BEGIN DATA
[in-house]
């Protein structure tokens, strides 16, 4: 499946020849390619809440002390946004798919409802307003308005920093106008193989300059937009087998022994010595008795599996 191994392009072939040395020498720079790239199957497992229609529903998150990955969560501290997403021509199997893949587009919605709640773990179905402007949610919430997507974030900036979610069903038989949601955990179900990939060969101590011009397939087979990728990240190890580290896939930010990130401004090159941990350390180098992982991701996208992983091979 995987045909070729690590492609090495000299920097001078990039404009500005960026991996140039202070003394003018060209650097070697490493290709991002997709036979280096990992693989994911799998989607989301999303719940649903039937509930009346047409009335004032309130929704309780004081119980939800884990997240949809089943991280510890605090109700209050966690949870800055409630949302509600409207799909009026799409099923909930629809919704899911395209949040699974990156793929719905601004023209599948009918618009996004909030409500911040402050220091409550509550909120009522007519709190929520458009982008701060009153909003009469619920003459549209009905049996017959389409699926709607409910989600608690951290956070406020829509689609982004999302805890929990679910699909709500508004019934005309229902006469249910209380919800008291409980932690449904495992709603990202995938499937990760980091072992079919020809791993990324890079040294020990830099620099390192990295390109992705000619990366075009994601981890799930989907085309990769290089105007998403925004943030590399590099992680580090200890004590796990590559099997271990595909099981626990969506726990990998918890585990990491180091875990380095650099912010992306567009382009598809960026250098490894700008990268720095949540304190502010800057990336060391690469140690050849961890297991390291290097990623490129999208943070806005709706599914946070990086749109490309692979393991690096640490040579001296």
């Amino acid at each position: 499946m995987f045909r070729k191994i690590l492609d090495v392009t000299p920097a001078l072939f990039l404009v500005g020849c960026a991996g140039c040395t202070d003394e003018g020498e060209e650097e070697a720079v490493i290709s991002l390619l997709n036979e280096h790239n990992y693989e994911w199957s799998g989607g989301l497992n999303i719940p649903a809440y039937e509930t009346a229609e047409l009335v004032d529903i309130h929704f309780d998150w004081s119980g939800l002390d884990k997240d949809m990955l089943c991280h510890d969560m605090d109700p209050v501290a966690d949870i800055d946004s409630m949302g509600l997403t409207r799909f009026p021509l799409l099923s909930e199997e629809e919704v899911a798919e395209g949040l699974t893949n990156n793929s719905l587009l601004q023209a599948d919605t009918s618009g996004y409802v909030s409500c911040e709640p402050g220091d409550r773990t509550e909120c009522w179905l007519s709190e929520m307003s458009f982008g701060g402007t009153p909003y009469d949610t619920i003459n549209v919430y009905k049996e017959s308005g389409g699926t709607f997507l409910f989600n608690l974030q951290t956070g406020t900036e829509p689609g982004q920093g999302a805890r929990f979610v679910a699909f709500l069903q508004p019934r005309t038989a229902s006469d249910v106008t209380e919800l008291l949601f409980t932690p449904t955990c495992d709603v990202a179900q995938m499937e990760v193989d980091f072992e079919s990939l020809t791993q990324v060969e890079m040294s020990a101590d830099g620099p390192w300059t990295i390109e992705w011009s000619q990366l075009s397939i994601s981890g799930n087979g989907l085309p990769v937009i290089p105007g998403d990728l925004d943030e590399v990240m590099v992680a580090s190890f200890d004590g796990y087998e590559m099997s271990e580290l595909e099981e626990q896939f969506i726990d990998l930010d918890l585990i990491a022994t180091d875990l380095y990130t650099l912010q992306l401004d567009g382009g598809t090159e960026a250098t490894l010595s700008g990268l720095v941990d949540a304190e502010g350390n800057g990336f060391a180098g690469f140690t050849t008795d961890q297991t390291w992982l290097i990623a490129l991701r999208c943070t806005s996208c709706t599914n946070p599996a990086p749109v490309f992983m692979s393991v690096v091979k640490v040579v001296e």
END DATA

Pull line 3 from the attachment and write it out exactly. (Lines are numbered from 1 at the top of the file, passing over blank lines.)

């Amino acid at each position: 499946m995987f045909r070729k191994i690590l492609d090495v392009t000299p920097a001078l072939f990039l404009v500005g020849c960026a991996g140039c040395t202070d003394e003018g020498e060209e650097e070697a720079v490493i290709s991002l390619l997709n036979e280096h790239n990992y693989e994911w199957s799998g989607g989301l497992n999303i719940p649903a809440y039937e509930t009346a229609e047409l009335v004032d529903i309130h929704f309780d998150w004081s119980g939800l002390d884990k997240d949809m990955l089943c991280h510890d969560m605090d109700p209050v501290a966690d949870i800055d946004s409630m949302g509600l997403t409207r799909f009026p021509l799409l099923s909930e199997e629809e919704v899911a798919e395209g949040l699974t893949n990156n793929s719905l587009l601004q023209a599948d919605t009918s618009g996004y409802v909030s409500c911040e709640p402050g220091d409550r773990t509550e909120c009522w179905l007519s709190e929520m307003s458009f982008g701060g402007t009153p909003y009469d949610t619920i003459n549209v919430y009905k049996e017959s308005g389409g699926t709607f997507l409910f989600n608690l974030q951290t956070g406020t900036e829509p689609g982004q920093g999302a805890r929990f979610v679910a699909f709500l069903q508004p019934r005309t038989a229902s006469d249910v106008t209380e919800l008291l949601f409980t932690p449904t955990c495992d709603v990202a179900q995938m499937e990760v193989d980091f072992e079919s990939l020809t791993q990324v060969e890079m040294s020990a101590d830099g620099p390192w300059t990295i390109e992705w011009s000619q990366l075009s397939i994601s981890g799930n087979g989907l085309p990769v937009i290089p105007g998403d990728l925004d943030e590399v990240m590099v992680a580090s190890f200890d004590g796990y087998e590559m099997s271990e580290l595909e099981e626990q896939f969506i726990d990998l930010d918890l585990i990491a022994t180091d875990l380095y990130t650099l912010q992306l401004d567009g382009g598809t090159e960026a250098t490894l010595s700008g990268l720095v941990d949540a304190e502010g350390n800057g990336f060391a180098g690469f140690t050849t008795d961890q297991t390291w992982l290097i990623a490129l991701r999208c943070t806005s996208c709706t599914n946070p599996a990086p749109v490309f992983m692979s393991v690096v091979k640490v040579v001296e």